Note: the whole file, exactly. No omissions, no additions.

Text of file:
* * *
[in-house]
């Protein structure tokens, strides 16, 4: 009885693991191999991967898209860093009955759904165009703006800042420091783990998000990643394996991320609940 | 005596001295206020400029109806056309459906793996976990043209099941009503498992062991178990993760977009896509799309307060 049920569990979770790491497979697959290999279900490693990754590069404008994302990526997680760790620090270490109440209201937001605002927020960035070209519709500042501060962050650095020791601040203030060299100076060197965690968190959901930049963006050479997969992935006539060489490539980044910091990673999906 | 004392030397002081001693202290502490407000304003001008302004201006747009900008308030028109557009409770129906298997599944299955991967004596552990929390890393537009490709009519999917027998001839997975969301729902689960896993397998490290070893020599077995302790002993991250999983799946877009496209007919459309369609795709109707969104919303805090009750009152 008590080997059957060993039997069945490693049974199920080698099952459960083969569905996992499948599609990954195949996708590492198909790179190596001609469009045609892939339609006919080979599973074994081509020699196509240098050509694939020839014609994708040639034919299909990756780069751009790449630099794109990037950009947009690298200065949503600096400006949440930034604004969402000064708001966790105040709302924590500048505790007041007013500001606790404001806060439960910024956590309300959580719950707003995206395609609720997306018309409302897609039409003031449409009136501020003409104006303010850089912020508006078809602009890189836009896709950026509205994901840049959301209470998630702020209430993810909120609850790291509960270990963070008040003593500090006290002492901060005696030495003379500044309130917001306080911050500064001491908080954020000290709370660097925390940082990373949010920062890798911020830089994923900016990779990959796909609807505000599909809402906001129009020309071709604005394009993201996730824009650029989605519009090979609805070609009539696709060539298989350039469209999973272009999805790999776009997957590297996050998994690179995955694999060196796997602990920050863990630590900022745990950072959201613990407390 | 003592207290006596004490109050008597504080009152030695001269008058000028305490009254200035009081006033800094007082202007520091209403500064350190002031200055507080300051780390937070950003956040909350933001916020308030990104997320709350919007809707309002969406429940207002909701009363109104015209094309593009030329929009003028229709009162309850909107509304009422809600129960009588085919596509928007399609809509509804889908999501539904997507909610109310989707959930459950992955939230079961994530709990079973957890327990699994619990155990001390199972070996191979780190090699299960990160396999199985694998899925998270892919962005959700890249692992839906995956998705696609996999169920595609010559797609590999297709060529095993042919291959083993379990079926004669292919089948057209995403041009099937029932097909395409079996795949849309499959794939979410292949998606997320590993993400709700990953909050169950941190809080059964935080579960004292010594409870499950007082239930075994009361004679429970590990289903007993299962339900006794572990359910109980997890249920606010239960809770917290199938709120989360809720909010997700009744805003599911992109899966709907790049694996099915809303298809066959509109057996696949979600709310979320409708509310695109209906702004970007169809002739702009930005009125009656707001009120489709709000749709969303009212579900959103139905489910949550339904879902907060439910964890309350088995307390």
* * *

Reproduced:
[in-house]
């Protein structure tokens, strides 16, 4: 009885693991191999991967898209860093009955759904165009703006800042420091783990998000990643394996991320609940 | 005596001295206020400029109806056309459906793996976990043209099941009503498992062991178990993760977009896509799309307060 049920569990979770790491497979697959290999279900490693990754590069404008994302990526997680760790620090270490109440209201937001605002927020960035070209519709500042501060962050650095020791601040203030060299100076060197965690968190959901930049963006050479997969992935006539060489490539980044910091990673999906 | 004392030397002081001693202290502490407000304003001008302004201006747009900008308030028109557009409770129906298997599944299955991967004596552990929390890393537009490709009519999917027998001839997975969301729902689960896993397998490290070893020599077995302790002993991250999983799946877009496209007919459309369609795709109707969104919303805090009750009152 008590080997059957060993039997069945490693049974199920080698099952459960083969569905996992499948599609990954195949996708590492198909790179190596001609469009045609892939339609006919080979599973074994081509020699196509240098050509694939020839014609994708040639034919299909990756780069751009790449630099794109990037950009947009690298200065949503600096400006949440930034604004969402000064708001966790105040709302924590500048505790007041007013500001606790404001806060439960910024956590309300959580719950707003995206395609609720997306018309409302897609039409003031449409009136501020003409104006303010850089912020508006078809602009890189836009896709950026509205994901840049959301209470998630702020209430993810909120609850790291509960270990963070008040003593500090006290002492901060005696030495003379500044309130917001306080911050500064001491908080954020000290709370660097925390940082990373949010920062890798911020830089994923900016990779990959796909609807505000599909809402906001129009020309071709604005394009993201996730824009650029989605519009090979609805070609009539696709060539298989350039469209999973272009999805790999776009997957590297996050998994690179995955694999060196796997602990920050863990630590900022745990950072959201613990407390 | 003592207290006596004490109050008597504080009152030695001269008058000028305490009254200035009081006033800094007082202007520091209403500064350190002031200055507080300051780390937070950003956040909350933001916020308030990104997320709350919007809707309002969406429940207002909701009363109104015209094309593009030329929009003028229709009162309850909107509304009422809600129960009588085919596509928007399609809509509804889908999501539904997507909610109310989707959930459950992955939230079961994530709990079973957890327990699994619990155990001390199972070996191979780190090699299960990160396999199985694998899925998270892919962005959700890249692992839906995956998705696609996999169920595609010559797609590999297709060529095993042919291959083993379990079926004669292919089948057209995403041009099937029932097909395409079996795949849309499959794939979410292949998606997320590993993400709700990953909050169950941190809080059964935080579960004292010594409870499950007082239930075994009361004679429970590990289903007993299962339900006794572990359910109980997890249920606010239960809770917290199938709120989360809720909010997700009744805003599911992109899966709907790049694996099915809303298809066959509109057996696949979600709310979320409708509310695109209906702004970007169809002739702009930005009125009656707001009120489709709000749709969303009212579900959103139905489910949550339904879902907060439910964890309350088995307390």